Increased Gray-Matter Volume in the Right Angular and Posterior Parahippocampal Gyri in Loving-Kindness Meditators

Laboratory of Neuropsychology, The University of Hong Kong, Room 610, Knowles Building, Pokfulam Road, Hong Kong, China. .
Social Cognitive and Affective Neuroscience (Impact Factor: 7.37). 07/2012; 8(1). DOI: 10.1093/scan/nss076
Source: PubMed


Previous voxel-based morphometry (VBM) studies have revealed that meditation is associated with structural brain changes in regions underlying cognitive processes that are required for attention or mindfulness during meditation. This VBM study examined brain changes related to the practice of an emotion-oriented meditation: loving-kindness meditation (LKM). A 3 T magnetic resonance imaging (MRI) scanner captured images of the brain structures of 25 men, 10 of whom had practiced LKM in the Theravada tradition for at least 5 years. Compared with novices, more gray matter volume was detected in the right angular and posterior parahippocampal gyri in LKM experts. The right angular gyrus has not been previously reported to have structural differences associated with meditation, and its specific role in mind and cognitive empathy theory suggests the uniqueness of this finding for LKM practice. These regions are important for affective regulation associated with empathic response, anxiety and mood. At the same time, gray matter volume in the left temporal lobe in the LKM experts appeared to be greater, an observation that has also been reported in previous MRI meditation studies on meditation styles other than LKM. Overall, the findings of our study suggest that experience in LKM may influence brain structures associated with affective regulation.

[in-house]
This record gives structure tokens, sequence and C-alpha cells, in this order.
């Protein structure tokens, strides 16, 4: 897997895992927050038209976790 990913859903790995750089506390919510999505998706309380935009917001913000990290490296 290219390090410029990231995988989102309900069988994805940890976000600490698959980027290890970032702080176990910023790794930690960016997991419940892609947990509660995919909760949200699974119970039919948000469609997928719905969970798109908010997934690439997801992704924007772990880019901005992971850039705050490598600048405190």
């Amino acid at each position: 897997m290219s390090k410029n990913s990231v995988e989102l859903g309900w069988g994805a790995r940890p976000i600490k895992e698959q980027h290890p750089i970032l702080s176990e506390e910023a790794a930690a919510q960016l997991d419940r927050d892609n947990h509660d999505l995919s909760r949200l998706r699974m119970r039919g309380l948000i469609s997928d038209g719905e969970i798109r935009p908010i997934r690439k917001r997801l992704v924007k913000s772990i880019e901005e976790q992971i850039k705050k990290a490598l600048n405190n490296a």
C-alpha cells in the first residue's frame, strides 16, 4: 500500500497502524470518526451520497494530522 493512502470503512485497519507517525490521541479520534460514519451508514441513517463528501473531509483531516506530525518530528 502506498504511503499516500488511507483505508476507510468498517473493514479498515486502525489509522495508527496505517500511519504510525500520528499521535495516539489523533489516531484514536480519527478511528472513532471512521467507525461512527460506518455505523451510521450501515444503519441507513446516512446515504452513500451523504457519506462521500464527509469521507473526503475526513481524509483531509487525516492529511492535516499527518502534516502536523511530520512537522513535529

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    • "Increases in the axonal connectivity have been found in the corpus callosum and in the longitudinal fasciculus (Luders et al., 2011; Tang et al., 2012; Fox et al., 2014). Increases in gray matter volume have been found in both hippocampal and parahippocampal gyri (Hölzel et al., 2008; Leung et al., 2013), with some studies showing a larger right hippocampal gray matter increase (Hölzel et al., 2008; Luders et al., 2009), and others left (Hölzel et al., 2011; Luders et al., 2013). An ongoing issue for morphometric studies using MRI and PET has been disentangling what exactly is contributing to the observed increases in cortical thickness. "

    Frontiers in Psychology 11/2015; 6(186). DOI:10.3389/fpsyg.2015.01765 · 2.80 Impact Factor
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    • "In a further quantitative meta-analysis, Spreng and colleagues demonstrated a strong overlap of the autobiographical brain network and the DMN, particularly in the PHG (Spreng et al., 2009). Interestingly, increased gray matter volume in the parahippocampal gyri was found in meditators (Leung et al., 2013), whereas the cortex was thinner in this area in late life depressive patients who did not respond to psychotherapy (Mackin et al., 2012). "
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